Other Name(s):

choline bitartrate, choline chloride, choline dihydrogen

General Description:

Choline is a water-soluble component of many important chemicals within the body. Although not all choline functions and interactions are known, it is believed that choline is necessary for normal liver and kidney function. Choline is also a component of the neurotransmitter acetylcholine, a chemical that passes messages between nerves, and between nerves and muscles.

Choline is also the building block of lecithin and sphingomyelins. Lecithin is a major component of cell walls, plasma and lipoproteins. Sphingomyelin is the insulating material of brain and nerve tissue.

Medically Valid Uses:

Most people obtain sufficient choline from their diet. Because deficiency occurs only under unusual circumstances, use of choline supplements is limited. Choline currently does not have a well-established use as a supplement in healthy individuals.

Unsubstantiated Claims:

Please note that this section reports on claims that have NOT yet been substantiated through scientific studies.

Choline supplements have been suggested for the treatment of certain neurological disorders associated with the cholinergic system, but studies have demonstrated that oral supplements of choline do not effect brain metabolism.

Choline is claimed to be useful in the treatment of:

In addition, choline supplements have been reported to reduce cholesterol, control mood swings, protect the liver from damage attributed to alcohol, decrease blood pressure, improve memory and treat Alzheimer's disease. Choline is also claimed to increase athletic performance.

Recommended Intake:

The usual supplementary dose is 650 mg to 2 g. The Dietary Reference Intake (DRI) maximum is 550 mg daily. Choline is available in tablet, capsule or powder form.

Foods containing choline include egg yolks, soybean, wheat germ, peanuts and liver.

Although not yet demonstrated in humans, choline deficiency in animals may lead to abnormal liver function and kidney damage. Choline-associated liver dysfunction has led to liver cancer in laboratory animals.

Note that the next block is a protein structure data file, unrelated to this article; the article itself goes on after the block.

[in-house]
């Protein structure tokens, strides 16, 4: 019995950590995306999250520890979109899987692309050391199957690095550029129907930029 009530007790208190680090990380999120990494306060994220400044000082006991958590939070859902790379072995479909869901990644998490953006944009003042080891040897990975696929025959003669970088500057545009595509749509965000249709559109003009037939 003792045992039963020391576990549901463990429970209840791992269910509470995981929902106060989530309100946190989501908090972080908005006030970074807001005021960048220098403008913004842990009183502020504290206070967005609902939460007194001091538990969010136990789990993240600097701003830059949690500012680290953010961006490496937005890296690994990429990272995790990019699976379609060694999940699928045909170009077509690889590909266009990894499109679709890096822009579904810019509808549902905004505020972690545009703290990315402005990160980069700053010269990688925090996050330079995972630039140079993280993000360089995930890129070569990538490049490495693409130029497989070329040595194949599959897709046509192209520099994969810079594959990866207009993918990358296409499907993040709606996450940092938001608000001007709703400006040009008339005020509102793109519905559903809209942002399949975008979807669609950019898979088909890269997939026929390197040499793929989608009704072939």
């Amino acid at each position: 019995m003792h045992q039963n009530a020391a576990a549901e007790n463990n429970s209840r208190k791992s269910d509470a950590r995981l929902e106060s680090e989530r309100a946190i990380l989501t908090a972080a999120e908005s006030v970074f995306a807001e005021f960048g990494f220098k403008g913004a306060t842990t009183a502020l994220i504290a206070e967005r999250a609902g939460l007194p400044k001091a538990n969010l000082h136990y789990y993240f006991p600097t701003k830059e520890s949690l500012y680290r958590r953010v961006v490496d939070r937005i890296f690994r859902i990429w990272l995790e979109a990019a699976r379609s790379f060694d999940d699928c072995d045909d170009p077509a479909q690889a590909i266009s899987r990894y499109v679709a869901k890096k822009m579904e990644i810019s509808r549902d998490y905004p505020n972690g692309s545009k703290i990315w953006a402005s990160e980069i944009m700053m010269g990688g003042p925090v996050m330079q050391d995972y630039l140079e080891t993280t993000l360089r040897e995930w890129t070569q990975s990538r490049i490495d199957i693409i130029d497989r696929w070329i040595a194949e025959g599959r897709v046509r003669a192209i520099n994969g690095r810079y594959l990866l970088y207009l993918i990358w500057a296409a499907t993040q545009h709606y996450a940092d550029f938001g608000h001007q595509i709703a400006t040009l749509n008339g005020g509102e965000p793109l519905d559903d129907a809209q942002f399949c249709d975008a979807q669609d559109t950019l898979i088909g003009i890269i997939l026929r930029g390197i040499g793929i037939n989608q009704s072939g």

People being fed intravenously may develop low serum levels of choline and require choline supplements.

Side Effects, Toxicity and Interactions:

Choline in normal doses may cause stomachache, diarrhea or loose stools. Large quantities (~20 g) have been associated with dizziness, hypotension, fishy body odor, depression and electrocardiographic abnormalities.

Choline may cause depression in some patients. Choline should not be used by people with bipolar disorder.

Women who are pregnant or breast-feeding should consult a physician before taking any dietary supplements.

There are no known interactions between choline and any food or drug. Low serum folate levels (insufficient folic acid) may increase the requirements for choline.

Additional Information:

Click here for a list of reputable Web sites with general information on nutrition.


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  10. Tan J, Bluml S, Hoang T, Dubowitz D, Mevenkamp G, Ross B. Lack of effect of oral choline supplement on the concentrations of choline metabolites in human brain. Magn Reson Med. 1998;39(6):1005-10.

  11. Misra S, Ahn C, Ament ME, et al. Plasma choline concentrations in children requiring long-term home parenteral nutrition: a case control study [In Process Citation]. J Parenter Enteral Nutr. 1999;23(5):305-8.

  12. Jacob RA, Jenden DJ, Allman-Farinelli MA, Swendseid ME. Folate nutriture alters choline status of women and men fed low choline diets. J Nutr. 1999;129(3):712-7.

  13. Albright CD, Liu R, Mar MH, et al. Diet, apoptosis, and carcinogenesis. Adv Exp Med Biol. 1997;422:97-107.

  14. Savendahl L, Mar MH, Underwood LE, Zeisel SH. Prolonged fasting in humans results in diminished plasma choline concentrations but does not cause liver dysfunction. Am J Clin Nutr. 1997;66(3):622-5.

  15. Zeisel SH. Choline: essential for brain development and function. Adv Pediatr. 1997;44:263-95.

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